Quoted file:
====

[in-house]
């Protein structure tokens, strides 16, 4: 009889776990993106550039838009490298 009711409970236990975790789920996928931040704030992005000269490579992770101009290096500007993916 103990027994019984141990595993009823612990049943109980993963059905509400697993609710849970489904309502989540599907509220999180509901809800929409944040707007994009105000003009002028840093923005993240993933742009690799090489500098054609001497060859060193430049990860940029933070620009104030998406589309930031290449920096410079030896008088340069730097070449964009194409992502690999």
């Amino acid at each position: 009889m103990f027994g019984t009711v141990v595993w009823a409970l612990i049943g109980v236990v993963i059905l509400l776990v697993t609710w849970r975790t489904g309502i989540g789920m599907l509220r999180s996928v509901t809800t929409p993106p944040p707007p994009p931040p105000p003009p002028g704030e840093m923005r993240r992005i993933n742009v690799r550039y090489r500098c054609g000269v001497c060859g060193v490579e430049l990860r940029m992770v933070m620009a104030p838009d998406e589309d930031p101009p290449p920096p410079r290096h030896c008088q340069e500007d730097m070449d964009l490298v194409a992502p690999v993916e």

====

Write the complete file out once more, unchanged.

[in-house]
């Protein structure tokens, strides 16, 4: 009889776990993106550039838009490298 009711409970236990975790789920996928931040704030992005000269490579992770101009290096500007993916 103990027994019984141990595993009823612990049943109980993963059905509400697993609710849970489904309502989540599907509220999180509901809800929409944040707007994009105000003009002028840093923005993240993933742009690799090489500098054609001497060859060193430049990860940029933070620009104030998406589309930031290449920096410079030896008088340069730097070449964009194409992502690999």
């Amino acid at each position: 009889m103990f027994g019984t009711v141990v595993w009823a409970l612990i049943g109980v236990v993963i059905l509400l776990v697993t609710w849970r975790t489904g309502i989540g789920m599907l509220r999180s996928v509901t809800t929409p993106p944040p707007p994009p931040p105000p003009p002028g704030e840093m923005r993240r992005i993933n742009v690799r550039y090489r500098c054609g000269v001497c060859g060193v490579e430049l990860r940029m992770v933070m620009a104030p838009d998406e589309d930031p101009p290449p920096p410079r290096h030896c008088q340069e500007d730097m070449d964009l490298v194409a992502p690999v993916e």